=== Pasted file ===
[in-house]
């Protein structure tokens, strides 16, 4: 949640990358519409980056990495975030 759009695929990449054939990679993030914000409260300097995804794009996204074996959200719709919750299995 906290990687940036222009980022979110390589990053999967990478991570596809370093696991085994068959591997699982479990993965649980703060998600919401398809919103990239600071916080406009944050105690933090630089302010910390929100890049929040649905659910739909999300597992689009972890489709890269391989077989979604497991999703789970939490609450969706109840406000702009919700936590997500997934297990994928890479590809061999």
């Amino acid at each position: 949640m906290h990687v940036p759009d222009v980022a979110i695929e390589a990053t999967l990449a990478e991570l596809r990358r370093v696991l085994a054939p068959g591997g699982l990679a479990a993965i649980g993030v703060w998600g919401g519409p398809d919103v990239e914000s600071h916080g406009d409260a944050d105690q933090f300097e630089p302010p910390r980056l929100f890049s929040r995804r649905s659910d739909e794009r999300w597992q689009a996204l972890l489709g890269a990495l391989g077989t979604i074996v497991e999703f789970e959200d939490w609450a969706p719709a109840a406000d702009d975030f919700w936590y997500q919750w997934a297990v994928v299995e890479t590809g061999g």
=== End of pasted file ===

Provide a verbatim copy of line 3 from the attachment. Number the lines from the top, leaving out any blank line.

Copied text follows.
């Amino acid at each position: 949640m906290h990687v940036p759009d222009v980022a979110i695929e390589a990053t999967l990449a990478e991570l596809r990358r370093v696991l085994a054939p068959g591997g699982l990679a479990a993965i649980g993030v703060w998600g919401g519409p398809d919103v990239e914000s600071h916080g406009d409260a944050d105690q933090f300097e630089p302010p910390r980056l929100f890049s929040r995804r649905s659910d739909e794009r999300w597992q689009a996204l972890l489709g890269a990495l391989g077989t979604i074996v497991e999703f789970e959200d939490w609450a969706p719709a109840a406000d702009d975030f919700w936590y997500q919750w997934a297990v994928v299995e890479t590809g061999g």